One of my talks to Young Farmers took me to a village on Dartmoor where a young man came up to me and said he hoped I would succeed as he felt strongly that an air ambulance was a necessity for Devon. He emptied out his pockets and gave me every penny he had (about 15 pounds) and said he knew I would put it to good use. I often think of him and hope that when the air ambulance went into service he would know that I had valued every penny he had given!  

Sooner than anyone could have imagined, fund-raising was taking place across Devon. I targeted ‘quieter’ areas with talks, leaflets and attention until there was a network of fundraising that covered the entire county.

For the next two years, despite a great many obstacles and spectacular let-downs (and there were moments when the success of Ceri’s appeal seemed doomed), Ceri’s legacy drove me forward and it was also keeping my other children going, giving them hope - I couldn't let them or Ceri down.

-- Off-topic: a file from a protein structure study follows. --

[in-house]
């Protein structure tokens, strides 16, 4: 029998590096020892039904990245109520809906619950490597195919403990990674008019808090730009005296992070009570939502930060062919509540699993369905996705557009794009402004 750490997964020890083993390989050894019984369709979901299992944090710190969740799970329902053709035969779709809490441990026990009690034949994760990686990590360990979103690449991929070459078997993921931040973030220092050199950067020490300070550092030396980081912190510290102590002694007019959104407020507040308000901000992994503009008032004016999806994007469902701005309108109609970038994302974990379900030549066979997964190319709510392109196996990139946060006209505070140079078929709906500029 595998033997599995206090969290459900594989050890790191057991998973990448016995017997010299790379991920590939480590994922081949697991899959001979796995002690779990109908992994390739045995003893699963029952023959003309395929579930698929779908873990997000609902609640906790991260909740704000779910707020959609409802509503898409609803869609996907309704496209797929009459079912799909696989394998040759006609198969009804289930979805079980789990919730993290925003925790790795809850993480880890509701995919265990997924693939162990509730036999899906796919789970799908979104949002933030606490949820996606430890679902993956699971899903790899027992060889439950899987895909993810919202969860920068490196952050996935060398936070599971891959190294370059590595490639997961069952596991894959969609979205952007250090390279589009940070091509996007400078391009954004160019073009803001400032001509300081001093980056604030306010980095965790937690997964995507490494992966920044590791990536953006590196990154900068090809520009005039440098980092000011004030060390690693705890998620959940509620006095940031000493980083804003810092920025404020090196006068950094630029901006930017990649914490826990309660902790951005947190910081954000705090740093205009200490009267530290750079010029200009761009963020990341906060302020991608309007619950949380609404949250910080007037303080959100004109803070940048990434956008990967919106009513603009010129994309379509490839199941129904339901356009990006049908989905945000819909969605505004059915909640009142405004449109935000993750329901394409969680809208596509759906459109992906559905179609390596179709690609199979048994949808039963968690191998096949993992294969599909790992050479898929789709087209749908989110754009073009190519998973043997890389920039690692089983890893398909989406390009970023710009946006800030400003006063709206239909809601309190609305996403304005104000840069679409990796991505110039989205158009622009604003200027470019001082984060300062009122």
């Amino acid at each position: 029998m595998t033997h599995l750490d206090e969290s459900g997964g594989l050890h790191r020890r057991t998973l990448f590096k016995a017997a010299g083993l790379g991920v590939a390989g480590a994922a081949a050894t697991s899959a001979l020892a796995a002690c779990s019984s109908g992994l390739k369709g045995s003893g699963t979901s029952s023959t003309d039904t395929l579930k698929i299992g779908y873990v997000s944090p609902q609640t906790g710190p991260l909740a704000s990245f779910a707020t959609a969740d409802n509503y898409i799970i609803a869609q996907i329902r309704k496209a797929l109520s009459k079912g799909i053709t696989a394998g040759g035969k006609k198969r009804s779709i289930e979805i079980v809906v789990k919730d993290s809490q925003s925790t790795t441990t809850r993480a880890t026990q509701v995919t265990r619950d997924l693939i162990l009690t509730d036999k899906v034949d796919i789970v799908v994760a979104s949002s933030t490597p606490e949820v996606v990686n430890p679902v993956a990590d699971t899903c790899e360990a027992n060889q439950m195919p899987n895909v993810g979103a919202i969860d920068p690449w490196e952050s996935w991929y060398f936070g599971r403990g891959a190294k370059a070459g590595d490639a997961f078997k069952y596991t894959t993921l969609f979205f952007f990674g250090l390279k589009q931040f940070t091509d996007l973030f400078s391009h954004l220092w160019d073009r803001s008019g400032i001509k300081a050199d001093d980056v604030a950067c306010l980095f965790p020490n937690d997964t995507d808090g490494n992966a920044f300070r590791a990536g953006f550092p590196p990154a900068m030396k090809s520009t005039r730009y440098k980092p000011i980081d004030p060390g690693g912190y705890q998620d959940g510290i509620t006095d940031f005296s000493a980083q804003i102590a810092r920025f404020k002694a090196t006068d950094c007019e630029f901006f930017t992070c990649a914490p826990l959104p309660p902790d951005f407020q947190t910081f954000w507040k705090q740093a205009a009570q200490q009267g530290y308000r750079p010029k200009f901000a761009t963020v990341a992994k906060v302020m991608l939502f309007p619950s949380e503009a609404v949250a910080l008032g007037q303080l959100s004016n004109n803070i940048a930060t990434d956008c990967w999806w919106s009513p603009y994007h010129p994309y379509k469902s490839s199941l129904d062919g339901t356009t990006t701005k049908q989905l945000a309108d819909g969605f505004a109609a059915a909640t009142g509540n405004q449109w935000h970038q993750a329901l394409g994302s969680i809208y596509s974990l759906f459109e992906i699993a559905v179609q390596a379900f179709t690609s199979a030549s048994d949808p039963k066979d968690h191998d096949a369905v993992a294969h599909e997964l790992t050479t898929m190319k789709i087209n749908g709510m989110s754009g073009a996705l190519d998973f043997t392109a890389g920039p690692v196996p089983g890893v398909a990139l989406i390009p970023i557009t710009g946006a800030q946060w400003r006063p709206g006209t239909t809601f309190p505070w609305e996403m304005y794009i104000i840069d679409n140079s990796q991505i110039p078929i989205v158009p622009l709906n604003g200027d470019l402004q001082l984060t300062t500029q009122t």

But all the while the Devon people continued to raise money and I received phone calls from people telling me what they intended to do, proud of what they had already raised and all the ‘little’ sums that the cynics had sneered at added up. 

Two years of effort finally realised

Two years after the cathedral landing, we had raised enough money to launch the service, with strategies and regular fundraising events in place to provide a regular income for the years to come.  

I could not have achieved this without you, the people of Devon, who listened to Ceri’s story and could see that having an air ambulance in Devon was worthwhile and very much needed.

Without you, the service wouldn’t have been possible; you took Ceri’s cause to your hearts and have done every year for over thirty years since. 

Ceri would have been thrilled that because of him, and your support, many lives have been saved.  

Thank you so, so much for this incredible sustaining support from the beginning, and for your heartfelt sympathy and deep care for all of Devon’s communities. 

Ann Ralli is Devon Air Ambulance's Founder and Life President and she continues to play an important role in the life of the charity. It's thanks to Ann's vision and the many thousands of individuals, groups, businesses and communities that our lifesaving service continues to respond, every day of the year. 

We welcome your continued support